2

Is there a preference for using a chevron or an arrow for back-button navigation on mobile devices? I understand that this might attract largely opinion-based answers, but in the interest of understanding expected UX across platforms / developers, am curious to know what the community thinks.

Chevron:

  • Takes up less visual space, for tighter screens.
  • Can be more easily animated, e.g. to a plus icon.
  • Apple's preferred icon in their native apps.

enter image description here

Arrow:

  • More precise definition of function.

enter image description here

  • 1
    One more thing to consider: < and > are single quotes in some languages/locales (although technically and ) – J. Dimeo Oct 2 '17 at 20:02
2

I think the answer is to keep with your app's language recommendations. The first one you have is for iOS (as you correctly mention).

However, Material Design recommends the second one, with this addition:

enter image description here

Your example is named UP (because it goes UP one level INSIDE YOUR APP), while the one I'm adding is named BACK and it goes back through the different screens you have visited, no matter which app.

From Material Design Up and Back buttons

Whereas the Up button ensures the user remains in your app, the Back button may take the user back through recent screens outside of your app.

The Back button also:

  • Dismisses floating windows (such as dialogs or popups)
  • Dismisses contextual action bars, and removes the highlight from the selected items
  • Hides the on-screen keyboard (IME)

Conclusion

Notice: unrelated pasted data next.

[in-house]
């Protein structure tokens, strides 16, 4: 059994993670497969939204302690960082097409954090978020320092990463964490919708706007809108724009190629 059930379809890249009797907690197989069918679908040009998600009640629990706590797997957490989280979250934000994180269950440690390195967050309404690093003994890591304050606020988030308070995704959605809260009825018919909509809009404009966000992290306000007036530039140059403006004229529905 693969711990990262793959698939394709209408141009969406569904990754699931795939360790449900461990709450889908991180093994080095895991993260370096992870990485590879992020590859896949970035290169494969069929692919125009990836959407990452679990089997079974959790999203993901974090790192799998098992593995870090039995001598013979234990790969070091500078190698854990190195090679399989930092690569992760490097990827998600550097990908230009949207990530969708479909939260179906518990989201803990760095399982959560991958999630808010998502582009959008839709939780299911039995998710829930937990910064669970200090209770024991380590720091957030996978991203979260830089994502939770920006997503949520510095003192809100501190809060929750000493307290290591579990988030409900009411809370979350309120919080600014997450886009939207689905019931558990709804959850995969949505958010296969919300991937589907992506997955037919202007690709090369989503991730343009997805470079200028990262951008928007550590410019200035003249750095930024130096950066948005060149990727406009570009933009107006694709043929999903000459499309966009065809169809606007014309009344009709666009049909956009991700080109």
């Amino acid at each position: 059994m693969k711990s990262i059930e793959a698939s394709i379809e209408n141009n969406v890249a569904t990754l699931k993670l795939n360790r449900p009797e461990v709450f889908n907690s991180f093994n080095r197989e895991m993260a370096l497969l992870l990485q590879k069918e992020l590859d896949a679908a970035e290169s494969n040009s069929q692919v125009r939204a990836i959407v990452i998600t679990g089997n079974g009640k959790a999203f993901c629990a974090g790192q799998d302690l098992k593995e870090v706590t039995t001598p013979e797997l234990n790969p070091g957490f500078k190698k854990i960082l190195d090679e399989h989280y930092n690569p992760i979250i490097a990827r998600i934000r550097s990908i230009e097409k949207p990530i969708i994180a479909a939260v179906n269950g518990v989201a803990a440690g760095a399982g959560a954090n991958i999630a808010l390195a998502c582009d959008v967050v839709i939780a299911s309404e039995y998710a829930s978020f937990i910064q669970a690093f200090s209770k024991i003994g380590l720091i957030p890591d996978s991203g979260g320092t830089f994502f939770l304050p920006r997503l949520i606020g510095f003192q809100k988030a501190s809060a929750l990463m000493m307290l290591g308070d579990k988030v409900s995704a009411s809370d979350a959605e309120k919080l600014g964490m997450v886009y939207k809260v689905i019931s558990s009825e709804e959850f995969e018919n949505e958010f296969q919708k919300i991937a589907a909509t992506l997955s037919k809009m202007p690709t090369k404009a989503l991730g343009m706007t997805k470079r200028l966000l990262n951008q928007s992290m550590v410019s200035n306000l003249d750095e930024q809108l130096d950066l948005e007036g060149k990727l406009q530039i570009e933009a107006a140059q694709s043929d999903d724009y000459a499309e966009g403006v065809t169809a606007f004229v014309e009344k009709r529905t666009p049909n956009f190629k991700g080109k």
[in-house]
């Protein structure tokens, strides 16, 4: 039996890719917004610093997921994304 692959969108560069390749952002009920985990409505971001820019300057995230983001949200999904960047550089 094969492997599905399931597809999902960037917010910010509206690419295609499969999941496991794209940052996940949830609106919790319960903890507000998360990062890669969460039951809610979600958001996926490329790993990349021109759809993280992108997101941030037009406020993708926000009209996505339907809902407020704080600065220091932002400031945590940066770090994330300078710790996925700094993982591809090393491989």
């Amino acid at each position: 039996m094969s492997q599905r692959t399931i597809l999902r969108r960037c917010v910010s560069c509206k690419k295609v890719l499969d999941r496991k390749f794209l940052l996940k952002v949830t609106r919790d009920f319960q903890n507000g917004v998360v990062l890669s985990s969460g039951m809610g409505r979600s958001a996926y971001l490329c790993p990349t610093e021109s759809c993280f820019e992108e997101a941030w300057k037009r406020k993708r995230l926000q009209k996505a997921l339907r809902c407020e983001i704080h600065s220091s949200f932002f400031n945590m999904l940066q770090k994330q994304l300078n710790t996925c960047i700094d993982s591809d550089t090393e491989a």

Unless you're building a PWA , you'll need to create Android and/or iOS versions. So simply stick to each platform conventions and you'll be OK

3

I'm gonna go out on a limb here and say that your answer is going to be: It depends.

There's no consistent use of iconography for the "back" function across platforms and devices, so generally the most you can hope to convey with either arrow is "left", which has to translate to "back" by common convention.

The trick is to find the right context so that users understand that meaning implicitly.

I'm going to pick on the left arrow for a minute here by comparing some examples:

Left arrow examples

In the first example we see a left arrow, which could mean either of the things in the other two panes. I would suggest being explicit with either arrow type in that context.

Continuing with our mobile theme here, let's consider some examples of back arrows that do work:

Mobile UI back arrows

Here both examples use a chevron, but that's not what's important, is it? The navigation bar gives the icon the "go back/exit" meaning by virtue of convention.

So putting this into a web context, let's look at a good example and a back example, and this time we'll pick on the chevron for once:

Web back arrow comparison

Ignoring the atrocious color scheme, here if we examine the arrows the left one could just as easily mean "collapse the sidebar" as "go back a page". The orange arrow offers a little more context that better suggests "go back to the last thing you were looking at". This type of back arrow is even more powerful if it's paired with something like the breadcrumbs in the example that reinforce the context.

Your Answer

By clicking “Post Your Answer”, you agree to our terms of service, privacy policy and cookie policy

Not the answer you're looking for? Browse other questions tagged or ask your own question.